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Observational Study
. 2019 Jan;47(1):15-22.
doi: 10.1097/CCM.0000000000003424.

Risk Factors for 1-Year Mortality and Hospital Utilization Patterns in Critical Care Survivors: A Retrospective, Observational, Population-Based Data Linkage Study

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Free PMC article
Observational Study

Risk Factors for 1-Year Mortality and Hospital Utilization Patterns in Critical Care Survivors: A Retrospective, Observational, Population-Based Data Linkage Study

Tamas Szakmany et al. Crit Care Med. .
Free PMC article

Abstract

Objectives: Clear understanding of the long-term consequences of critical care survivorship is essential. We investigated the care process and individual factors associated with long-term mortality among ICU survivors and explored hospital use in this group.

Design: Population-based data linkage study using the Secure Anonymised Information Linkage databank.

Setting: All ICUs between 2006 and 2013 in Wales, United Kingdom.

Patients: We identified 40,631 patients discharged alive from Welsh adult ICUs.

Interventions: None.

Measurements and main results: Primary outcome was 365-day survival. The secondary outcomes were 30- and 90-day survival and hospital utilization in the 365 days following ICU discharge. Kaplan-Meier curves were plotted to compare survival rates. Cox proportional hazards regression models were used to determine risk factors of mortality. Seven-thousand eight-hundred eighty-three patients (19.4%) died during the 1-year follow-up period. In the multivariable Cox regression analysis, advanced age and comorbidities were significant determinants of long-term mortality. Expedited discharge due to ICU bed shortage was associated with higher risk. The rate of hospitalization in the year prior to the critical care admission was 28 hospitalized days/1,000 d; post critical care was 88 hospitalized days/1,000 d for those who were still alive; and 57 hospitalized days/1,000 d and 412 hospitalized days/1,000 d for those who died by the end of the study, respectively.

Conclusions: One in five ICU survivors die within 1 year, with advanced age and comorbidity being significant predictors of outcome, leading to high resource use. Care process factors indicating high system stress were associated with increased risk. More detailed understanding is needed on the effects of the potentially modifiable factors to optimize service delivery and improve long-term outcomes of the critically ill.

Conflict of interest statement

Conflict of interest:

The authors declare that no conflict of interest exists.

Figures

Figure 1
Figure 1. Organisational flowchart of the study
High quality matching: using the Matching Algorithm for Consistent Results in Anonymised Linkage (MACRAL) algorithm to apply deterministic record linkage and probabilistic record linkage methods to the set of linked variables (15); First critical care episode: re-admission episodes during the study period were excluded; Discharged alive: patients who died while on the ICU were excluded; Continuing ICU care: patients who were transferred internally within the same critical care unit were excluded.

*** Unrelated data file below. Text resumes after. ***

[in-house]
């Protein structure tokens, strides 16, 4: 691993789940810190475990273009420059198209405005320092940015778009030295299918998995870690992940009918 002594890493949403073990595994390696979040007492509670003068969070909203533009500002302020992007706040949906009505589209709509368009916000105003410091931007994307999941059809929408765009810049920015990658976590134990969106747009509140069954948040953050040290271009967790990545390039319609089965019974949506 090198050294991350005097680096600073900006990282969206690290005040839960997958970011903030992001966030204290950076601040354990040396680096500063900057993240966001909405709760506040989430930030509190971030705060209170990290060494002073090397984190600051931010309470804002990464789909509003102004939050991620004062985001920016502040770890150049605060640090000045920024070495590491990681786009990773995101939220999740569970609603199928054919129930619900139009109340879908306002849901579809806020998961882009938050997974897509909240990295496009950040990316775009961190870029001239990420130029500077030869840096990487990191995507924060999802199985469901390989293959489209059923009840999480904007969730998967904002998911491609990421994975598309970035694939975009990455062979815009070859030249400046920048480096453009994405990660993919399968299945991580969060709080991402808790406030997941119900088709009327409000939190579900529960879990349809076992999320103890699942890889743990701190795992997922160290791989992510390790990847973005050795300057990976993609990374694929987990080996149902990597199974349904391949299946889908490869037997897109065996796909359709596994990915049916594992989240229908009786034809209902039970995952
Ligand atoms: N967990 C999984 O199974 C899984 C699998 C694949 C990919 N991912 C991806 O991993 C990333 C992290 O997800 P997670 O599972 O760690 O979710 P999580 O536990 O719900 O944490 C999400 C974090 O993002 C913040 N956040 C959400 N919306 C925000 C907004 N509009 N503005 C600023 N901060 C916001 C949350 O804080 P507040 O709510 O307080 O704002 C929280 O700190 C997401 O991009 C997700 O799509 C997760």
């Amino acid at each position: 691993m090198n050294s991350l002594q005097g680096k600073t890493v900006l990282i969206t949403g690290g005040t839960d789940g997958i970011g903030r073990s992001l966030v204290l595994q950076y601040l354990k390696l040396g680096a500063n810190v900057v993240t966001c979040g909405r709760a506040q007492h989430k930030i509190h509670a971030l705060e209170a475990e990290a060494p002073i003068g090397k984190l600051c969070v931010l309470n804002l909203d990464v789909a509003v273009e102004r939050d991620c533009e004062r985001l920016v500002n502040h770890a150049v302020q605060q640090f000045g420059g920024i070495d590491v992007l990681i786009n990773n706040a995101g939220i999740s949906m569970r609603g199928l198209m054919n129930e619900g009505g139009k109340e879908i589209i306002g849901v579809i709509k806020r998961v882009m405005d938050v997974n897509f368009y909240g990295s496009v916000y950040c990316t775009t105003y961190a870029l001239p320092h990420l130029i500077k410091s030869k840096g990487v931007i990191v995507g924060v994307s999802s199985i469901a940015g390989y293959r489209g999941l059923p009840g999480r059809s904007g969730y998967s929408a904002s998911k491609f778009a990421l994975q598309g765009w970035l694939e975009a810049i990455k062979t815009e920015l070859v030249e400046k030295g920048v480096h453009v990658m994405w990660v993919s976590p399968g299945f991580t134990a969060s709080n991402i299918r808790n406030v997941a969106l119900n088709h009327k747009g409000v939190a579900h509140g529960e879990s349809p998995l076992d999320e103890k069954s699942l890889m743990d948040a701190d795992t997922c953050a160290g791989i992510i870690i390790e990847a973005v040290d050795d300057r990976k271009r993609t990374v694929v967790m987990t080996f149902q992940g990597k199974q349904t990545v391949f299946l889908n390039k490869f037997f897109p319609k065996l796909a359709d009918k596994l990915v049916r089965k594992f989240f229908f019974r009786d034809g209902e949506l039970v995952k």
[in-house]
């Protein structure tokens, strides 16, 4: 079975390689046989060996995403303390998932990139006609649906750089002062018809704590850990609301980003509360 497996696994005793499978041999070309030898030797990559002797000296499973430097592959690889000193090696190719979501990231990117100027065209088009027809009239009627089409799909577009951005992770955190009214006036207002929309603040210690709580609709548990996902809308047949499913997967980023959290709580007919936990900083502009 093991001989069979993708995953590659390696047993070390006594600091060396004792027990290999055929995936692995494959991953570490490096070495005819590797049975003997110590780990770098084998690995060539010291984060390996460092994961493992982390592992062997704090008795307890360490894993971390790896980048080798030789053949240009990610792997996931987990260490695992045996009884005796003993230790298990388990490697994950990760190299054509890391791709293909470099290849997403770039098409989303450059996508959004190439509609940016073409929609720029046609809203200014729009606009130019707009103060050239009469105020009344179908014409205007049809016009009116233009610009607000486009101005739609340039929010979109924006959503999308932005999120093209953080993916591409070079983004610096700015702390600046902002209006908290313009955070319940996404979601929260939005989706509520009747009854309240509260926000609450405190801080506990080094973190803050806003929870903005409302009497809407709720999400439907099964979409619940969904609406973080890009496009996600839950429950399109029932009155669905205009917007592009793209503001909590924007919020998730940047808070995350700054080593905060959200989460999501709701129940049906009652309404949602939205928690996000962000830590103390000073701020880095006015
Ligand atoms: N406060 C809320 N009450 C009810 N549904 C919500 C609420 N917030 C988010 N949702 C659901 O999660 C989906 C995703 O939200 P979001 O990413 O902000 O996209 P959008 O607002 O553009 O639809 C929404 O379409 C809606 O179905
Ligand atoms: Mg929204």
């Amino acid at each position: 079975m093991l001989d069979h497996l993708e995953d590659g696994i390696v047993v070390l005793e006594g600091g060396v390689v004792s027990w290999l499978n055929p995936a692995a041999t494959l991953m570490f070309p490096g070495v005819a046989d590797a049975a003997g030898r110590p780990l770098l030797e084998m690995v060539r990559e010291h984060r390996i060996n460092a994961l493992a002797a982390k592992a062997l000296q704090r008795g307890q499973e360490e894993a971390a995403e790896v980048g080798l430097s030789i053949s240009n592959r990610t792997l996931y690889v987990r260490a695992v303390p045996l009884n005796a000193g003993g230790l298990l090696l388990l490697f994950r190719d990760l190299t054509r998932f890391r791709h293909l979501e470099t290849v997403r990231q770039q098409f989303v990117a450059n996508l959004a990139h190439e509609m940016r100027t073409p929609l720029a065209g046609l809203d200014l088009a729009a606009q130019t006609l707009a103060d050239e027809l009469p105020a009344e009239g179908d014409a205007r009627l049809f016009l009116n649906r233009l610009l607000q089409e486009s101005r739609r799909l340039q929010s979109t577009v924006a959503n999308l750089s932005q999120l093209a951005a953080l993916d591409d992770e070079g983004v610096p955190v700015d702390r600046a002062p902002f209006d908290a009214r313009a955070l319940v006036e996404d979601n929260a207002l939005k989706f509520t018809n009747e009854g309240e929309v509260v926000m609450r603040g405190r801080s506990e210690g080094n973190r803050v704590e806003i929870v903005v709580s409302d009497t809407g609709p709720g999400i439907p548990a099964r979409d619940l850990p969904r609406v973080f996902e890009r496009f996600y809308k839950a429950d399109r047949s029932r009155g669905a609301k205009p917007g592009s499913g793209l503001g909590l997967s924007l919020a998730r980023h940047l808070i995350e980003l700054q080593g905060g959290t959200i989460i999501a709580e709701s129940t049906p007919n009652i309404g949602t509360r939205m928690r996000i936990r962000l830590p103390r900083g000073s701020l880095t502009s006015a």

Figure 2
Figure 2. 1-year survival probability of patients discharged from the Welsh intensive care units during the study period
Figure 3
Figure 3. Geographical distribution of deaths during the study period
Percentage of death: % of patients who died during the entire study period in a Local Authority area. University Health Board boundaries (consisting of 2 or 3 Local Authorities) are depicted as grey borders. Population details of each Local Authority area is provided in Table S8 in the Supplemental Digital Content.
Figure 4
Figure 4. Factors affecting survival from the multivariate Cox-regression model
WIMD: Welsh Index of Multiple Deprivation; Admission status: unplanned: acute admission from the Emergency Department or the ward; Comorbidity score calculation and organ support definitions are described in the Supplemental Digital Content; Acute hospital: provide a range of acute in-patient and out-patient services, specialist services (including some surgical acute specialties) but not the wide range available in major acute hospitals and may not have 24/7 Emergency Department. LOS: Length of stay; HDU: High dependency unit. Discharge status: specialised critical care transfer: Transferred from critical care unit for tertiary specialist critical care provision; Discharge status: early, critical care bed shortage: Transferred from critical care before deemed clinically ready to lower acuity beds due to ICU capacity reasons; Discharge status: continued critical care transfer: Transferred from critical care unit due to capacity reasons.

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